NCERT Solutions for Class 11 Chemistry Chapter 9 Hydrogen


NCERT Solutions for Class 11 Chemistry Chapter 9 Hydrogen

Topics and Subtopics in NCERT Solutions for Class 11 Chemistry Chapter 9 Hydrogen:

Section Name Topic Name
9 Hydrogen
9.1 Position of Hydrogen in the Periodic Table
9.2 Dihydrogen, H2
9.3 Preparation of Dihydrogen, H2
9.4 Properties of Dihydrogen
9.5 Hydrides
9.6 Water
9.7 Hydrogen Peroxide (H2 O2)
9.8 Heavy Water,D2O
9.9 Dihydrogen as a Fuel

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NCERT Class 11 Chemitry Textbook Questions Solved

Question 1. Justify the position of hydrogen in the periodic table on the basis of its electronic configuration.
Answer: Hydrogen has been placed at the top of the alkali metal in group, but it is not a member of the group.
Its position is not justified properly because of its electronic configuration as (1s1). It can be placed with alkali metals because it also has similar configuration (ns1) as alkali metals.
However, it can also be placed along with halogen in group 17 since just like halogen it can acquire inert gas configuration by accepting one electron.

Question 2. Write the names of isotopes of hydrogen. What is the mass ratio of these isotopes?

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Question 3. Why does hydrogen occur in a diatomic form rather than in a monoatomic form under normal conditions?
Answer: In diatomic form, the K-shell of hydrogen is complete (1s2) and so it is quite stable.

Question 4. How can the production of dihydrogen obtained from ‘Coal gasification’ be increased?
Answer: The production of dihydrogen in coal gasification can be increased by reacting CO(y) present in syngas with steam in the presence of iron chromate catalysts.
With the removal of C02 the reaction shifts in the forward direction and thus, the production of dihydrogen will be increased.

Question 5. Describe the bulk preparation of dihydrogen by electrolytic method. What is the role of an electrolyte in this process?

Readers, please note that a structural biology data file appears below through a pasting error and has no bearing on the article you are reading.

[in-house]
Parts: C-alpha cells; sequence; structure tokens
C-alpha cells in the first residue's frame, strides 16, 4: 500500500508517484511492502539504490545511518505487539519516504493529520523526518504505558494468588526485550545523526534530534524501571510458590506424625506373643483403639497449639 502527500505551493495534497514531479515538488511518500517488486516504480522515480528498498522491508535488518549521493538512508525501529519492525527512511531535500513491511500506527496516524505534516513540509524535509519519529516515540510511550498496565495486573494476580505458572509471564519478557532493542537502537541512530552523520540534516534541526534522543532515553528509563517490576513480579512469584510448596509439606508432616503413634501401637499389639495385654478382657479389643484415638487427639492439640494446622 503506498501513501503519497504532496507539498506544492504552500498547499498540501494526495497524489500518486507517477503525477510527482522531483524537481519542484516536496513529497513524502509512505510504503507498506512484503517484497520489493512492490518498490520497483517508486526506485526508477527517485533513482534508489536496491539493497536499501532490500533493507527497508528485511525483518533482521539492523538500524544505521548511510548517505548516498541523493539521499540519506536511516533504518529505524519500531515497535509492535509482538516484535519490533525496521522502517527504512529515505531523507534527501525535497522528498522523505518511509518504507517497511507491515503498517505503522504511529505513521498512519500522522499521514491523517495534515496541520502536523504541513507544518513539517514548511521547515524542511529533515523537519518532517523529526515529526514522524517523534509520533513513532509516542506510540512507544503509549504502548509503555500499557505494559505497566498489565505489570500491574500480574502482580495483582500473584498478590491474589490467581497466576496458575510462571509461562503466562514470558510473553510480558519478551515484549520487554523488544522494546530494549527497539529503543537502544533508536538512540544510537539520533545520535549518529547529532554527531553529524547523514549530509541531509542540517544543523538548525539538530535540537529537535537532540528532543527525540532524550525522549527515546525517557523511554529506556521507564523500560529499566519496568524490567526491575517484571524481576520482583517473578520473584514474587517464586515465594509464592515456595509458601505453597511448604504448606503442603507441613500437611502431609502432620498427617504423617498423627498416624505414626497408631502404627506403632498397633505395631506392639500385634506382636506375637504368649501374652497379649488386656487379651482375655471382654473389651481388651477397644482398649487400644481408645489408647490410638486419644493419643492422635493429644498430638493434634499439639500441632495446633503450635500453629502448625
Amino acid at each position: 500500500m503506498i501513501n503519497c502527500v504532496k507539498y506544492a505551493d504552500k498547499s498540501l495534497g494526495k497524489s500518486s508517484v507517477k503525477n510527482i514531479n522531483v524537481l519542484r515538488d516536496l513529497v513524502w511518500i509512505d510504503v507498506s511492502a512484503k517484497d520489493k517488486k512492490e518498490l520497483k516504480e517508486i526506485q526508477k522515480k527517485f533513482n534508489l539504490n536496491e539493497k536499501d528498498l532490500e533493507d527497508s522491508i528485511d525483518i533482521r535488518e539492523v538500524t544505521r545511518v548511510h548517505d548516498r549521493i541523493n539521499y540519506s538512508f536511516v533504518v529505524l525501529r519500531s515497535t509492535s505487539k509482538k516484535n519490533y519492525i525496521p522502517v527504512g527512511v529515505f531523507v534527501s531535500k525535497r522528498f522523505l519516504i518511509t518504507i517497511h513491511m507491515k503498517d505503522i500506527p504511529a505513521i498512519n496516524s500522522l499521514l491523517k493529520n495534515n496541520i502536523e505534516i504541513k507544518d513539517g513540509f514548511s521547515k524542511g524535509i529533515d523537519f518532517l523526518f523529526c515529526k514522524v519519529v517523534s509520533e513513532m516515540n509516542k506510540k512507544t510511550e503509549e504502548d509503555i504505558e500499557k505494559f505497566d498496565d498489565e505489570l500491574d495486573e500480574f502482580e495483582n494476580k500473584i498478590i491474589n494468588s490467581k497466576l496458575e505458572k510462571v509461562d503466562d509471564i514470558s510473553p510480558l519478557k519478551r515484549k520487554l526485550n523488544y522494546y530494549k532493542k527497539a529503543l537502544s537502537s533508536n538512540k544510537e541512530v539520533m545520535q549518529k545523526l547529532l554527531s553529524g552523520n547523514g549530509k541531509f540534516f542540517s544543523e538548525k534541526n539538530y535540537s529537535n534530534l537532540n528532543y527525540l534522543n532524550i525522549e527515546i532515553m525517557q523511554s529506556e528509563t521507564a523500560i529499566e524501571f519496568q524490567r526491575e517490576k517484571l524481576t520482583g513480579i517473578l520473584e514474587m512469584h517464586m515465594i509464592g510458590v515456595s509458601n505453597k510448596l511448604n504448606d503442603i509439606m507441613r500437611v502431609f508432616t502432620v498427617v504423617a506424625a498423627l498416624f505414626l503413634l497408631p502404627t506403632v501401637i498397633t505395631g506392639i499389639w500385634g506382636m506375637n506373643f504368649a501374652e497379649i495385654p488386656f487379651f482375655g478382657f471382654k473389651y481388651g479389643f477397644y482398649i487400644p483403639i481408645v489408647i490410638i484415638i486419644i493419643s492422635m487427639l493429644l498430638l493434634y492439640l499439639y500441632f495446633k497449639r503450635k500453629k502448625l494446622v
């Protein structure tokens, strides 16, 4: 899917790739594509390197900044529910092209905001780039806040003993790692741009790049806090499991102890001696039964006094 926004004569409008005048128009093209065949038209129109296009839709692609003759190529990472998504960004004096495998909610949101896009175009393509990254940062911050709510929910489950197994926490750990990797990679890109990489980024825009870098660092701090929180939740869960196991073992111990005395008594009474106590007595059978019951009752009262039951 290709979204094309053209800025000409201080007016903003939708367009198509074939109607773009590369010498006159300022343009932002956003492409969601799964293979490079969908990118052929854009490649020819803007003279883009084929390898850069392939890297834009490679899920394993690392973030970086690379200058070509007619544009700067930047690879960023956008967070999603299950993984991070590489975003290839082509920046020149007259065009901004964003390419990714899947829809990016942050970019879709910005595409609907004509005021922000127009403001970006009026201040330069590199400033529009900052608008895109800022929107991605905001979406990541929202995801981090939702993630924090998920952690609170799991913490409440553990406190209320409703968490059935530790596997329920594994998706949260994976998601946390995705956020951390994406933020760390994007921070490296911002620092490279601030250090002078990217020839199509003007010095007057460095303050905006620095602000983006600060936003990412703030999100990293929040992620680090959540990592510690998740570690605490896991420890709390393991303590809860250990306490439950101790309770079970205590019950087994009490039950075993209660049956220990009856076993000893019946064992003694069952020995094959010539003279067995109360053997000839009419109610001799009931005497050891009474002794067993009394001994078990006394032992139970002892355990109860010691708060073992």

Answer: In bulk, hydrogen can be produced by electrolysis of acidified water using Pt electrodes.
Electrolyte is added to increase the dissociation of water.

Question 6. Complete the following reactions.

Question 7. Discuss the consequences of high enthalpy of H-H bond, in terms of chemical reactivity of dihydrogen.
Answer: This is due to its small atomic size and also small bond length (74 pm) of H-H bond.

Question 8. What do you understand by (i) Electron-deficient (ii) Electron-precise (iii) Electron-rich compounds of hydrogen? Provide justification with suitable examples.
Answer: (i) Electron deficient hydrides: Compounds in which central atom has incomplete octet, are called electron deficient hydrides. For example, BeH2, BH3 are electron deficient hydrides.
(ii) Electron precise hydrides: Those compounds in which exact number of electrons are present in central atom or the central atom contains complete octet are called precise hydrides e.g., CH4, SiH4, GeH4 etc. are precise hydrides.
(iii) Electron rich hydrides: Those compounds in which central atom has one or more lone pair of excess electrons are called electron rich hydrides, e.g.,NH3, H2O.

Question 9. What characteristics do you expect from an electron-deficient hydride with respect to its structure and chemical reaction?